Have you spoken to his breeder? IMO and I am NOT a Vet, something would have shown on the bloodwork...? Eating lots of grass and the throwing up with diarrhea I would think blockage?.... is he drinking water? IMO I would do the ultrasound... to start but I find it strange that he would not let them do either.. and have to agree with eeeefarm, to ask the Vet to let you hold him. Neither are invasive... procedures.
@branch Have there been any "environment" changes? People? Places? Other animals? Doggy day care? etc...
Zande last edited by Zande
Dogs eat grass when there is something in the tum which irritates and that they are trying to dislodge.
I agree with tanza and eeefarm. In any case your vet should let you stay with him and hold him during any procedure.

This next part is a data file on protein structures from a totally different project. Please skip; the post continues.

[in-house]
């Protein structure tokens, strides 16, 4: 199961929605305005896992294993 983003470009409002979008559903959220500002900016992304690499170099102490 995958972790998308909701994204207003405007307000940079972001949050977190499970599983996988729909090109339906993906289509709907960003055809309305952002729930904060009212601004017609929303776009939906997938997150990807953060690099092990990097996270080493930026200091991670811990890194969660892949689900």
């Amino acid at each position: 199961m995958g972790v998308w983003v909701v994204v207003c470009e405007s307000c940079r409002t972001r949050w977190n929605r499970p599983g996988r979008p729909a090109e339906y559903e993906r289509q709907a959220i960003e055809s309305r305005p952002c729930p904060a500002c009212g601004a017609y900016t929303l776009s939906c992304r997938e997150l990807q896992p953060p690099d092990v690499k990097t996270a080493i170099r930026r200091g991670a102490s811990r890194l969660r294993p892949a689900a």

I know it is not easy to be faced with a big expenditure but you have to do your best for this little guy. We all know that when we share our lives with these wonderful creatures.
The full body Xray won't show any soft tissue issues and it does seem to me, from what you say (and I am not a vet either !) that it is NOT a structural problem. I had to have a full body Xray done on Hoover recently and it showed horrendous problems with the vertebrae in her lower neck which is obviously the reason for her screeching as if something was 'jipping' her suddenly when she moved in certain ways. At her age (just short of 12) there is no way I am putting her through drastic, invasive surgery and a very long recovery time. But the Xray was worth it cos I was pretty sure it was a structural problem and now we are successfully keeping her pain free with acupuncture.
However I should opt for a scan of your old darling, especially as the blood work doesn't show anything (which in itself is surprising cos in this day and age. . . it usually does).
Good luck to you both.
Kembe last edited by